Painting is a wonderful way to breathe new life into your rooms. Unfortunately, it can also have adverse effects on air quality. Let’s take a closer look at how paints can degrade your indoor air quality and the precautions you can take to avoid being adversely affected by them.
Painting and VOCs
Most paints release VOCs (volatile organic compounds) – chemicals that readily evaporate into the air – that could cause indoor air quality problems. Indoor VOC levels are highest during painting and soon afterward as the new paint dries.
VOCs have been linked to several short-term and long-term health problems, including:
- respiratory problems
- eye irritation
- liver damage
- kidney damage
- central nervous system damage
You can take precautions to reduce the chemicals that paint releases into your home’s air.
- Look for low-VOC or zero-VOC paints.
- Schedule indoor painting when your home is unoccupied, for example during school hours or when your family is on vacation.
- Read and follow the manufacturer’s instructions on the paint cans carefully.
- Run exhausts fans to get rid of fumes in the work area as you paint. Continue operating the fans until two to three days after completing the painting project. You can also use supply fans in the adjacent rooms to keep paint vapors out. Consider painting during dry periods in the spring or fall when you can leave your windows open more easily to increase ventilation.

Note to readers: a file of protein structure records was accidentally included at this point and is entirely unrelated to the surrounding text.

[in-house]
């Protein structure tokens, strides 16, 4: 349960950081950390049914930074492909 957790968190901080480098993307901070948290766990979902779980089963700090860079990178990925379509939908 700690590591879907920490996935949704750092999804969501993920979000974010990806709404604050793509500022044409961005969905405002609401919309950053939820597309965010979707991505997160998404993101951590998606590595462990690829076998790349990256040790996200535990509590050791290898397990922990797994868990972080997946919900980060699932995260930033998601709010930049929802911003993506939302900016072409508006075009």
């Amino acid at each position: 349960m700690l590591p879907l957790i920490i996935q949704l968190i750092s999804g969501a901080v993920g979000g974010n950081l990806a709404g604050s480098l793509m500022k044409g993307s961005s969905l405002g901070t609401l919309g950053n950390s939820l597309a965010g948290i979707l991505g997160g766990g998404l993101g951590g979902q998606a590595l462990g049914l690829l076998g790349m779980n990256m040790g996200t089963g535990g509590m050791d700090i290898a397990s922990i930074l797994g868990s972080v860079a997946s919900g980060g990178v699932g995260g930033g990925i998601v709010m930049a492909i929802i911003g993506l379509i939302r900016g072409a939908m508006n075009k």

- While painting, take fresh air breaks frequently.
- Try as much as possible to stay away from a freshly painted area for two to three days.
- Buy a quantity of paint that’s just enough for your project to avoid having leftover paint around the house. In case you’re left with some unused paint after the project, make sure you seal its container tightly.
The above practices will help you minimize and mitigate indoor painting’s negative effects on air quality. For more ways to improve your home’s IAQ, contact the professionals at Jackson and Sons Heating and Air.
Jackson & Sons, Inc.
Our goal is to help educate our customers in Eastern North Carolina (including Wayne, Johnston, Greene, Lenoir, Pitt and Duplin Counties) about energy and home comfort issues (specific to HVAC systems).
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